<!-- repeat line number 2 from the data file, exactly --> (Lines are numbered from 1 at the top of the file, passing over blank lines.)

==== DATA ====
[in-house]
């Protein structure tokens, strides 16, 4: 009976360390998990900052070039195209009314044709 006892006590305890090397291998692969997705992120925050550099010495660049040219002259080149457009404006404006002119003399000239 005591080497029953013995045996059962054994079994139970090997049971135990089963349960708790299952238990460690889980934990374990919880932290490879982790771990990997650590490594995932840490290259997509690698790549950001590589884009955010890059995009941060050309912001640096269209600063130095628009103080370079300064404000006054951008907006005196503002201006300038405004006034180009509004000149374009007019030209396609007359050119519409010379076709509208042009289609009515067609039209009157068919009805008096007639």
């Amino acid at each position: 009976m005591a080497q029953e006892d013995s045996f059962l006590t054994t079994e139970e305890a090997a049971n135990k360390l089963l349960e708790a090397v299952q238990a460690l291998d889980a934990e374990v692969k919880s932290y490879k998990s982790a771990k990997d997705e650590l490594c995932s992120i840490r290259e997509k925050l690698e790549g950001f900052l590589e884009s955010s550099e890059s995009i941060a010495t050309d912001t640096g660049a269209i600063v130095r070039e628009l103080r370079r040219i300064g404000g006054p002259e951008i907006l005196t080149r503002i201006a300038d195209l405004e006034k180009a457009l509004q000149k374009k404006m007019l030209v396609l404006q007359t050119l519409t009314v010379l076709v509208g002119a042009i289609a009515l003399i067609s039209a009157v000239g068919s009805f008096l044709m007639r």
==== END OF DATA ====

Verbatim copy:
């Protein structure tokens, strides 16, 4: 009976360390998990900052070039195209009314044709 006892006590305890090397291998692969997705992120925050550099010495660049040219002259080149457009404006404006002119003399000239 005591080497029953013995045996059962054994079994139970090997049971135990089963349960708790299952238990460690889980934990374990919880932290490879982790771990990997650590490594995932840490290259997509690698790549950001590589884009955010890059995009941060050309912001640096269209600063130095628009103080370079300064404000006054951008907006005196503002201006300038405004006034180009509004000149374009007019030209396609007359050119519409010379076709509208042009289609009515067609039209009157068919009805008096007639």